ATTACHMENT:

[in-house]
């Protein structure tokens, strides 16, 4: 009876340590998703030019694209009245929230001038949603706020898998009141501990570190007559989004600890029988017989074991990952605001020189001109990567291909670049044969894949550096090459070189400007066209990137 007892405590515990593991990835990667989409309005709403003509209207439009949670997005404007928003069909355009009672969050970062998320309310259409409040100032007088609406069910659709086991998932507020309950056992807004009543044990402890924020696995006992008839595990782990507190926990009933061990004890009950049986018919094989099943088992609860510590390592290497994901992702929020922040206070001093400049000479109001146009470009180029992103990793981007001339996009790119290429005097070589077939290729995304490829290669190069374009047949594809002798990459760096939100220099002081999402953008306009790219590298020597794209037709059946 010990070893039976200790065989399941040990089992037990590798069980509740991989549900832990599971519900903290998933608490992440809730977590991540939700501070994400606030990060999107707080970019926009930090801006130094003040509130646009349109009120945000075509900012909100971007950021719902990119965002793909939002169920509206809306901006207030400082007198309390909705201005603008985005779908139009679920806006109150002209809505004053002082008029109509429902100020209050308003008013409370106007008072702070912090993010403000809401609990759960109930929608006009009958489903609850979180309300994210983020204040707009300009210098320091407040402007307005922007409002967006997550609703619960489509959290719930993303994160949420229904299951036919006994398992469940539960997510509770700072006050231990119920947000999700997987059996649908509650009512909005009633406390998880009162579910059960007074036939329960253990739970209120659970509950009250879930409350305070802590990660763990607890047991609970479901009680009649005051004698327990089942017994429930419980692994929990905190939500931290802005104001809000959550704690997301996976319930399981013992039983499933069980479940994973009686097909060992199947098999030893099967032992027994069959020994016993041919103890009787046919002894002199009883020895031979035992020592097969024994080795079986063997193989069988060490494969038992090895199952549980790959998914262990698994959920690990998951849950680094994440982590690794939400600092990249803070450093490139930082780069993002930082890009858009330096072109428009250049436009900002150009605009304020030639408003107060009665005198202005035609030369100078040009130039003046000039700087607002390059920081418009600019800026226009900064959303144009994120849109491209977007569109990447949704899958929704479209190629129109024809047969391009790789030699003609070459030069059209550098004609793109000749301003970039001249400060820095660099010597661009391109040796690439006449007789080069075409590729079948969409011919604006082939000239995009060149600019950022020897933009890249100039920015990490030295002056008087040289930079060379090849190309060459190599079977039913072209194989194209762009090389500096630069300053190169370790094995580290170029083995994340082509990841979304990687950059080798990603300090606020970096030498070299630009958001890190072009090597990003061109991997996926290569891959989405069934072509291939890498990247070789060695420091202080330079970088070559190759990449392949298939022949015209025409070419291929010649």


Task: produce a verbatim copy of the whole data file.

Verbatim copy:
[in-house]
């Protein structure tokens, strides 16, 4: 009876340590998703030019694209009245929230001038949603706020898998009141501990570190007559989004600890029988017989074991990952605001020189001109990567291909670049044969894949550096090459070189400007066209990137 007892405590515990593991990835990667989409309005709403003509209207439009949670997005404007928003069909355009009672969050970062998320309310259409409040100032007088609406069910659709086991998932507020309950056992807004009543044990402890924020696995006992008839595990782990507190926990009933061990004890009950049986018919094989099943088992609860510590390592290497994901992702929020922040206070001093400049000479109001146009470009180029992103990793981007001339996009790119290429005097070589077939290729995304490829290669190069374009047949594809002798990459760096939100220099002081999402953008306009790219590298020597794209037709059946 010990070893039976200790065989399941040990089992037990590798069980509740991989549900832990599971519900903290998933608490992440809730977590991540939700501070994400606030990060999107707080970019926009930090801006130094003040509130646009349109009120945000075509900012909100971007950021719902990119965002793909939002169920509206809306901006207030400082007198309390909705201005603008985005779908139009679920806006109150002209809505004053002082008029109509429902100020209050308003008013409370106007008072702070912090993010403000809401609990759960109930929608006009009958489903609850979180309300994210983020204040707009300009210098320091407040402007307005922007409002967006997550609703619960489509959290719930993303994160949420229904299951036919006994398992469940539960997510509770700072006050231990119920947000999700997987059996649908509650009512909005009633406390998880009162579910059960007074036939329960253990739970209120659970509950009250879930409350305070802590990660763990607890047991609970479901009680009649005051004698327990089942017994429930419980692994929990905190939500931290802005104001809000959550704690997301996976319930399981013992039983499933069980479940994973009686097909060992199947098999030893099967032992027994069959020994016993041919103890009787046919002894002199009883020895031979035992020592097969024994080795079986063997193989069988060490494969038992090895199952549980790959998914262990698994959920690990998951849950680094994440982590690794939400600092990249803070450093490139930082780069993002930082890009858009330096072109428009250049436009900002150009605009304020030639408003107060009665005198202005035609030369100078040009130039003046000039700087607002390059920081418009600019800026226009900064959303144009994120849109491209977007569109990447949704899958929704479209190629129109024809047969391009790789030699003609070459030069059209550098004609793109000749301003970039001249400060820095660099010597661009391109040796690439006449007789080069075409590729079948969409011919604006082939000239995009060149600019950022020897933009890249100039920015990490030295002056008087040289930079060379090849190309060459190599079977039913072209194989194209762009090389500096630069300053190169370790094995580290170029083995994340082509990841979304990687950059080798990603300090606020970096030498070299630009958001890190072009090597990003061109991997996926290569891959989405069934072509291939890498990247070789060695420091202080330079970088070559190759990449392949298939022949015209025409070419291929010649």